Leading not managing

After many years this Unit Coordinator remains convinced that teaching is undervalued and unsupported in her university. Alone she introduced innovation into her units and sees herself as a leader in her discipline. More...

I have coordinated units in my discipline, design practice management, here for the past seven years and for three years before that at another university. Unfortunately, I remain convinced that teaching is severely undervalued in the university context and, in my experience, if managers are unaware of what an academic is doing then they may not provide the appropriate support. My first years of unit coordination were demanding and I felt isolated much of the time. It was difficult not knowing who to ask for information and I found my first Associate Dean of Teaching and Learning unhelpful. For some reason it was assumed that newcomers know all about university operations and processes. Luckily, as the daughter of two academics, I knew some excellent senior level academics that I approached for help. It still took me three years to settle properly into the role.

As unit coordinator I constantly change my teaching program to make my classes relevant to my students, interesting for me, and to lead the learning. With responsibility for the largest class in the school I deal with huge diversity, provide pastoral care and provide on line assistance to students. In my tutorials I encourage one team of students to present to the others so there is an element of game playing, and then I help them apply the learning feedback from their peers. In another unit I bring in an industry speaker weekly. Industry experts and graduates are excellent exemplars for students to see how the business world operates and the potential careers open to them. Students tell me that my lessons are great. I regularly collect and publish data on my teaching and learning and I am preparing to publish longitudinal data collected from my third year students.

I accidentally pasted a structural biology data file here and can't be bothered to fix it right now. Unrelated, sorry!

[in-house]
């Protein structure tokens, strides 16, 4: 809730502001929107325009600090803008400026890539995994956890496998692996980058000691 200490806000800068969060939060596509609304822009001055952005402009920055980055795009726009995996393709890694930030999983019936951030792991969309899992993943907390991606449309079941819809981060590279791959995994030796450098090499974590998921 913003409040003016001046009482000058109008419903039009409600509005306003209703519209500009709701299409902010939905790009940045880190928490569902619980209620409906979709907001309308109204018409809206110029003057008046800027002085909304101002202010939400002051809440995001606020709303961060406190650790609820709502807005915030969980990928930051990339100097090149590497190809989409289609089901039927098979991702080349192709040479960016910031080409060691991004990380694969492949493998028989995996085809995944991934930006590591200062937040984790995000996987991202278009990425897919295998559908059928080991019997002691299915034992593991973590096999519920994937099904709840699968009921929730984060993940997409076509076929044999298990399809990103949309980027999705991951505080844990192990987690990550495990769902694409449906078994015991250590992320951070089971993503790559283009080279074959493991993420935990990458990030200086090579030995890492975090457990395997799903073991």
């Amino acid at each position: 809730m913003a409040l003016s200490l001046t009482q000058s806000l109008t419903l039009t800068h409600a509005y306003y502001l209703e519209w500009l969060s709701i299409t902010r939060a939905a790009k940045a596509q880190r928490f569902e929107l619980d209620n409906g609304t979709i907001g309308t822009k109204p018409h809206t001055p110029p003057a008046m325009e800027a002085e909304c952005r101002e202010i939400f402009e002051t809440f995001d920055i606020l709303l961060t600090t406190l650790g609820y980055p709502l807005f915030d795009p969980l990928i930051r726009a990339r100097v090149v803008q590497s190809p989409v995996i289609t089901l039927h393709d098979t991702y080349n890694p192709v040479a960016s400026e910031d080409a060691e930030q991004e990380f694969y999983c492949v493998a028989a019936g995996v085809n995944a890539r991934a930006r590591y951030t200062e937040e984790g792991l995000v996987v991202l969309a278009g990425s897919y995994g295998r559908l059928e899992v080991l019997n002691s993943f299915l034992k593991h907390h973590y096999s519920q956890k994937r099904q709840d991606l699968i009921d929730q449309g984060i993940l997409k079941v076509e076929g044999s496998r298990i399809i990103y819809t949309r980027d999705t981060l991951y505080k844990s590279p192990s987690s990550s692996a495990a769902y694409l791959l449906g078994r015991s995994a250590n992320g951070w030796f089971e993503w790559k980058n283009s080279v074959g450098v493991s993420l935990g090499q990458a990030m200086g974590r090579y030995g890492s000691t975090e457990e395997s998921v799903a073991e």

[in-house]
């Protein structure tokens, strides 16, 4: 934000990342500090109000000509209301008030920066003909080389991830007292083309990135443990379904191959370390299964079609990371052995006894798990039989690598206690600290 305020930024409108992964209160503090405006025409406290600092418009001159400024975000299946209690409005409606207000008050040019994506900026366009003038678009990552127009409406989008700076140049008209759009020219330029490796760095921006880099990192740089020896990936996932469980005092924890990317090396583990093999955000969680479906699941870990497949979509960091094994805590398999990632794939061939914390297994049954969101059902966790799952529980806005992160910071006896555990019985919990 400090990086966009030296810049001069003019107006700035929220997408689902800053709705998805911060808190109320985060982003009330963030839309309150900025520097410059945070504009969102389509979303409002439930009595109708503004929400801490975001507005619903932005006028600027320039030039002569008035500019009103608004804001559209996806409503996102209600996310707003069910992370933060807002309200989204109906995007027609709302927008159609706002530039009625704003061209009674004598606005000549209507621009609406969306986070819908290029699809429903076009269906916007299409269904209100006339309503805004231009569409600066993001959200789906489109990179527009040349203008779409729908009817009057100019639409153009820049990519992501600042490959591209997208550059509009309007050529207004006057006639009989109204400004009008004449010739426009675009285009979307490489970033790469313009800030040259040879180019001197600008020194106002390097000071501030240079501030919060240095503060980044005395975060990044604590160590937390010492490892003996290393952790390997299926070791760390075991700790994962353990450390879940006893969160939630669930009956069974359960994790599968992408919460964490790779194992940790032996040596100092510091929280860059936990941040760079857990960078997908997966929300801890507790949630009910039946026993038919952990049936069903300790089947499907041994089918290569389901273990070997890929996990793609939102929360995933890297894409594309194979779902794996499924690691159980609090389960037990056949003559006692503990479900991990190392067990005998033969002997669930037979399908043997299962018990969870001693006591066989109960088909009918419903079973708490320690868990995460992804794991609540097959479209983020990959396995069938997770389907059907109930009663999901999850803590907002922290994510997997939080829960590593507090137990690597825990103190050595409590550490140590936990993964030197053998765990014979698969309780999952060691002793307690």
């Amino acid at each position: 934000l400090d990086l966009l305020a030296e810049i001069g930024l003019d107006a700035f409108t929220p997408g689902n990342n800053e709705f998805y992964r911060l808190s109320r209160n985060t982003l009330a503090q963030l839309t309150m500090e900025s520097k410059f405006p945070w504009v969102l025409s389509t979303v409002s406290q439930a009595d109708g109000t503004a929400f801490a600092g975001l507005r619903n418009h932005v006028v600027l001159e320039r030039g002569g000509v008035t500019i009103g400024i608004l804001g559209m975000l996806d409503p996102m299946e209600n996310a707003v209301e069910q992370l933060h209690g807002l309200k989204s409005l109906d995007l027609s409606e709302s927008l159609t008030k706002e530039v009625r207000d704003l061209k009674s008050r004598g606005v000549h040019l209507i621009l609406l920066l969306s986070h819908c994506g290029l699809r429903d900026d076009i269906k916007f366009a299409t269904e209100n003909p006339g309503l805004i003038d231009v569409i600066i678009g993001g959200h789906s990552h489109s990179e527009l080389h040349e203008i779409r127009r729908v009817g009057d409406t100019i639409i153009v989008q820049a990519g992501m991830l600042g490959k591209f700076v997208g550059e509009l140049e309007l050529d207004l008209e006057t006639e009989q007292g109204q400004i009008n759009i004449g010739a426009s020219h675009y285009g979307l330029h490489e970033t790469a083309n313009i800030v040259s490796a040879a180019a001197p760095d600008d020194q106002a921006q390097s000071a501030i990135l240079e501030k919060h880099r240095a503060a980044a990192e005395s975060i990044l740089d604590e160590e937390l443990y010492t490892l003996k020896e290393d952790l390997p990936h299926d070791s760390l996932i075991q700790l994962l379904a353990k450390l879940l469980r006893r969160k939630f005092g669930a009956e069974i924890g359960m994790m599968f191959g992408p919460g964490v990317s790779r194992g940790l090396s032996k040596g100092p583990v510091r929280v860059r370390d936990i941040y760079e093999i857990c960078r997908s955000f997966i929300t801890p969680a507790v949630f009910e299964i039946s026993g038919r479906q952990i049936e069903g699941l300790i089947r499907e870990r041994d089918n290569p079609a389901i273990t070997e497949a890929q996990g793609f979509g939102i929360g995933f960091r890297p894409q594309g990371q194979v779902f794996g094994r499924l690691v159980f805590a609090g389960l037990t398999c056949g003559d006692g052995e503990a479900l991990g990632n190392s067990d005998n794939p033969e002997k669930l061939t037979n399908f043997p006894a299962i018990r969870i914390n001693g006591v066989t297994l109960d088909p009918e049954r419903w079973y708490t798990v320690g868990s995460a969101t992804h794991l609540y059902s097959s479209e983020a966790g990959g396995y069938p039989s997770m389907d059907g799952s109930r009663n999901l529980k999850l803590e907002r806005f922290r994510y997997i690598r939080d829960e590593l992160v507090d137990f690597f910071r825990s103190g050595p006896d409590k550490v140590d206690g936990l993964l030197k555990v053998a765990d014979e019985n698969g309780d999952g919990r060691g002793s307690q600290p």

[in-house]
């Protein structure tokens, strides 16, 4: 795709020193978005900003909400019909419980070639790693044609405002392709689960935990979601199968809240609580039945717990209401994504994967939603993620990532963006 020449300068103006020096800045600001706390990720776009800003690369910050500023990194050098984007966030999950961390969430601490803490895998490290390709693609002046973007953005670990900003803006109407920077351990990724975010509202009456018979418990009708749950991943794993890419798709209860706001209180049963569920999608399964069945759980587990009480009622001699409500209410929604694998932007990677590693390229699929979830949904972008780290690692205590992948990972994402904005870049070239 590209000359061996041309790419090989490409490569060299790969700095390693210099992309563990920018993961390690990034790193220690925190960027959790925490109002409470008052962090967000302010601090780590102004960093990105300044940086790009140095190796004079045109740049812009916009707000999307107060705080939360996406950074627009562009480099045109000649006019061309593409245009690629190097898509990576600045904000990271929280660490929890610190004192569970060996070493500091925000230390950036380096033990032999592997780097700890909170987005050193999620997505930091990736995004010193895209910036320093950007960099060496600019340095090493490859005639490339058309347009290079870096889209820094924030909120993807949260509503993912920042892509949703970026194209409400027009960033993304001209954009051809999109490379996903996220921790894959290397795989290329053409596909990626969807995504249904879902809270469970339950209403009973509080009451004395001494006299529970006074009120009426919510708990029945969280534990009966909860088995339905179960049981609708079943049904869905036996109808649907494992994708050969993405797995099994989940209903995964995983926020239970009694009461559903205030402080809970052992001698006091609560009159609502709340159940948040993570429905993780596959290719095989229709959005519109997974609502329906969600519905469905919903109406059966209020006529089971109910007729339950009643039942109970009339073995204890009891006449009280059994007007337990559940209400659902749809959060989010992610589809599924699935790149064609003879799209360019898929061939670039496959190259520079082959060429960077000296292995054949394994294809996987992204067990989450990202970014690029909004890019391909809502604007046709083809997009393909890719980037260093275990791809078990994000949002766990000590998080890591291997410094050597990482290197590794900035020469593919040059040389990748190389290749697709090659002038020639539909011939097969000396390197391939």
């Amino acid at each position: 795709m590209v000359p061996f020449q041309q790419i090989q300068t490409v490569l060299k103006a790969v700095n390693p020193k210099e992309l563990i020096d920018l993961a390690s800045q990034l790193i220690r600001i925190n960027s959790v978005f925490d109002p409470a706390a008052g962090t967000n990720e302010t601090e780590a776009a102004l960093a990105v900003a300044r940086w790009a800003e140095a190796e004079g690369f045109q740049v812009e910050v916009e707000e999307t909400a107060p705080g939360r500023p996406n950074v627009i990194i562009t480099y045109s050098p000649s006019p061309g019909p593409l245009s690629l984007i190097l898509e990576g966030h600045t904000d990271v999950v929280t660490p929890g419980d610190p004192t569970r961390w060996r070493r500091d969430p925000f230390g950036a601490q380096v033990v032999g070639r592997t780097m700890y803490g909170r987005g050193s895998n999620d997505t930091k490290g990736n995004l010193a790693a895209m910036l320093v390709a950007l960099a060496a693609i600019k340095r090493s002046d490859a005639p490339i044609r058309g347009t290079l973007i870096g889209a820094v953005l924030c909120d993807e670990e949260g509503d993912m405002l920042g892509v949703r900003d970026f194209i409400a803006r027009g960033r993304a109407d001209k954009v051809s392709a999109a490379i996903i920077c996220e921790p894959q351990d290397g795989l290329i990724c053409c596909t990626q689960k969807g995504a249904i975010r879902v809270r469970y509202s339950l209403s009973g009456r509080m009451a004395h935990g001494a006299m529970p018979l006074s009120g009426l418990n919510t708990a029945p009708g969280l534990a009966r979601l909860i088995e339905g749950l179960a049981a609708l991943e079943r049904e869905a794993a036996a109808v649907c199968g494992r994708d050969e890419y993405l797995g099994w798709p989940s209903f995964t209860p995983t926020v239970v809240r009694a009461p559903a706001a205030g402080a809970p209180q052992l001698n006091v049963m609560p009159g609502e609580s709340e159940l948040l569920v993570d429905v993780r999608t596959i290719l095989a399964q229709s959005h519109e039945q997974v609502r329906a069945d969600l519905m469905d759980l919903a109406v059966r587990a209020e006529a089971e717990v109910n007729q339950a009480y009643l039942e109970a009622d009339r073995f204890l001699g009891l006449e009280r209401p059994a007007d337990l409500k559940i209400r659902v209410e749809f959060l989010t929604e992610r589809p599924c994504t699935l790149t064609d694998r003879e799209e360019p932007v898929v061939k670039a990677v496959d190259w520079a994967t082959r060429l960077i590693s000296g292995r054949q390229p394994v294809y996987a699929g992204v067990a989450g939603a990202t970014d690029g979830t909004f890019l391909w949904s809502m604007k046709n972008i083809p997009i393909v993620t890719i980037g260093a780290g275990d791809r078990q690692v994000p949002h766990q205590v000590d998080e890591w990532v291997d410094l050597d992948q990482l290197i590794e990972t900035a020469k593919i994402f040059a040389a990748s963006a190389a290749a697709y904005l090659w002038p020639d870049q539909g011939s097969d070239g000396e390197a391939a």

I now see my role as leader in my discipline rather than manager. It has been in my own interests to develop supportive networks external to my discipline and my school so I participate in teaching and learning communities as much as possible. These communities permit inter disciplinary conversations appropriate for design thinking, recognise good teaching practice, encourage self determination and provide emotionally intelligent support. I value diversity and self reflection so enjoy meeting new people from different backgrounds. I already use on-line tools for collaboration and discussion with my students and my local and overseas colleagues both within and outside my own discipline. Membership of one teaching and learning community currently enables me to participate in an on-line pilot study learning to develop an evaluation tool, peer review and build problem resources around technology.

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